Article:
The iPhone works for spotting myself and for logging, But I think a Rite-in-the-Rain notebook and pencil should be in my field kit. I am thinking again of reducing my dependence on technology, although it is good to be able to spot myself for SOTA/POTA activations.
HAMRS is well suited to logging POTA activations. It has features that display other activators and make it easy to log their information for park-to-park chasing.
I am not sure I ever documented my post-processing of POTA logs. Most of my activations are multiple parks, at least two. I have a couple of favorite places that are three or four park activations. That means the post-processing of my log requires some editing so that chasers get credit of more than one park. I also get credit for activating multiple parks.
The new field cooking kit is coming along. I will have the ability to make a hot drink or food in the field. This is a critical safety issue as hypothermia is real and it does not have to be very cold for it to strike. Hot food and drink are part of combating environmental dangers effectively.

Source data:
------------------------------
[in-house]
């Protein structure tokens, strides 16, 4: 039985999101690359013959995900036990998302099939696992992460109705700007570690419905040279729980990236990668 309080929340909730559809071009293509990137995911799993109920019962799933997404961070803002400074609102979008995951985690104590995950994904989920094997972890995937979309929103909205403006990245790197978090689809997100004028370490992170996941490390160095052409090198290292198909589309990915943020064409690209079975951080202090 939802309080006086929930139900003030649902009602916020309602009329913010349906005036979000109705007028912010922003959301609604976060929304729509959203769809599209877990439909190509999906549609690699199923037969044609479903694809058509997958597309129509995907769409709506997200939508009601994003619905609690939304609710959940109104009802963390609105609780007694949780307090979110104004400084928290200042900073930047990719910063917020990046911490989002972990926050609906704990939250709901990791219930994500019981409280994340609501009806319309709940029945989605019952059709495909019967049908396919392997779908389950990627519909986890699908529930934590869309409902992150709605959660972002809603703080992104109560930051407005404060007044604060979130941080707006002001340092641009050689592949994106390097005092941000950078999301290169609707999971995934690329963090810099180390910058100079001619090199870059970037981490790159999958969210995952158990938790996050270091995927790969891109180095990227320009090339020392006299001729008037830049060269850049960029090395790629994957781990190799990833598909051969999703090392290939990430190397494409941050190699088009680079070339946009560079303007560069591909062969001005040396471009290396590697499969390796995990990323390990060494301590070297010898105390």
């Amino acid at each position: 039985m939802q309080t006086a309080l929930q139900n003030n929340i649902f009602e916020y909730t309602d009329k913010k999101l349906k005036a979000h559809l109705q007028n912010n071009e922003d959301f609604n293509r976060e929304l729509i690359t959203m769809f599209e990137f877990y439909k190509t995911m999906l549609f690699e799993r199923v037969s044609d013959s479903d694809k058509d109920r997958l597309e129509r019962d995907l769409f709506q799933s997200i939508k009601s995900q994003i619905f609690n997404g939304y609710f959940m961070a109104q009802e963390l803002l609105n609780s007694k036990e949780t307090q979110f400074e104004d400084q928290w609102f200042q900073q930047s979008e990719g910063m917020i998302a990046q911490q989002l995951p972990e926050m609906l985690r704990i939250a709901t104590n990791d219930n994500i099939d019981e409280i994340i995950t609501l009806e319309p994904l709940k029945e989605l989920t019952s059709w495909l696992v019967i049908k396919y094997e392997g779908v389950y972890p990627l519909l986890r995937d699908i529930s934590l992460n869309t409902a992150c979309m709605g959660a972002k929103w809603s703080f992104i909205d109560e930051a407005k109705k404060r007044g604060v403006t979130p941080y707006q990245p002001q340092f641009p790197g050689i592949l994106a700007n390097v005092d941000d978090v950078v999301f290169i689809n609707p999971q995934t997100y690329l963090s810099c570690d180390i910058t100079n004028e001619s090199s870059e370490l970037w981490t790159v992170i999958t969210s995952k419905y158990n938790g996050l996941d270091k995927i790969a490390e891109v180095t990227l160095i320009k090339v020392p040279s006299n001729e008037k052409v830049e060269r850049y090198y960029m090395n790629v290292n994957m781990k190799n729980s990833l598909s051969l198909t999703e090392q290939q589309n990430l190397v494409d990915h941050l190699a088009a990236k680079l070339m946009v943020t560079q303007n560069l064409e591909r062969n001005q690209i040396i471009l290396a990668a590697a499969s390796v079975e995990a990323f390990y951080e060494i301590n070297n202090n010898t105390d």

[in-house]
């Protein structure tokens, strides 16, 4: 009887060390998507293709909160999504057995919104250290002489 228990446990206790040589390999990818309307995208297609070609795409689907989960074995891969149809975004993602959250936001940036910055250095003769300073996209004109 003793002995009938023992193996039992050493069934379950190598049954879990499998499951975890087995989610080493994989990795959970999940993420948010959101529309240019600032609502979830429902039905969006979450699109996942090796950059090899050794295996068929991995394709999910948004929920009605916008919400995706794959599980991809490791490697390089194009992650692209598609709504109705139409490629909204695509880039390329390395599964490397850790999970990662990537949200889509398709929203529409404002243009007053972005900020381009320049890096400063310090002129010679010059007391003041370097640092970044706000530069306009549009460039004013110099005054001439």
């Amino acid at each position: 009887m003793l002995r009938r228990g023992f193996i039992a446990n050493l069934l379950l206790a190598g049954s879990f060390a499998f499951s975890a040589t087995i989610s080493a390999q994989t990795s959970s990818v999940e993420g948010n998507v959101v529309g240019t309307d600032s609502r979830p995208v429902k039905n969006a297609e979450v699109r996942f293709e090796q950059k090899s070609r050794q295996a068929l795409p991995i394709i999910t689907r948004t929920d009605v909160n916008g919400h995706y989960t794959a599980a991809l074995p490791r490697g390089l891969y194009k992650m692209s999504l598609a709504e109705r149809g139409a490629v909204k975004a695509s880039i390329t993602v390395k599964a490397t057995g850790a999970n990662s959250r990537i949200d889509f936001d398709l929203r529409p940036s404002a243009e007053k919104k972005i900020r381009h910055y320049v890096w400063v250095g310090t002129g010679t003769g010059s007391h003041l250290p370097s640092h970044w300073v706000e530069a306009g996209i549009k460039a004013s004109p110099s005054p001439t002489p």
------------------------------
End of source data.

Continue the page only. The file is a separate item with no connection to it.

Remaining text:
I am really enjoying Morse Code. I still operate phone part of the time. But the ability to deploy a small radio kit and make contacts thousands of miles away with a few watts means everything is smaller, lighter, and simpler than a more powerful radio kit.
That is all I can think of. It was a good couple of days in the field. Life is good.
A few weeks ago, Greg KG7D, mentioned to me and Diana KJ7GVY that it was time to plan our expedition for the Nevada QSO Party. He is very organized (a good thing) and selected a potential campsite/radio operation site in eastern Nevada.
For those who do not know what a QSO party might be, here is an explanation. The Q-code, QSO, stands for a contact or conversation between to operators. It derives from the telegrapher’s shorthand. A QSO party occurs when a group of operators put together a plan for operations on the amateur radio bands with the intent of making many contacts, receiving points for each contact (depending on location and operation mode), and then competing for the most points collected over the party period.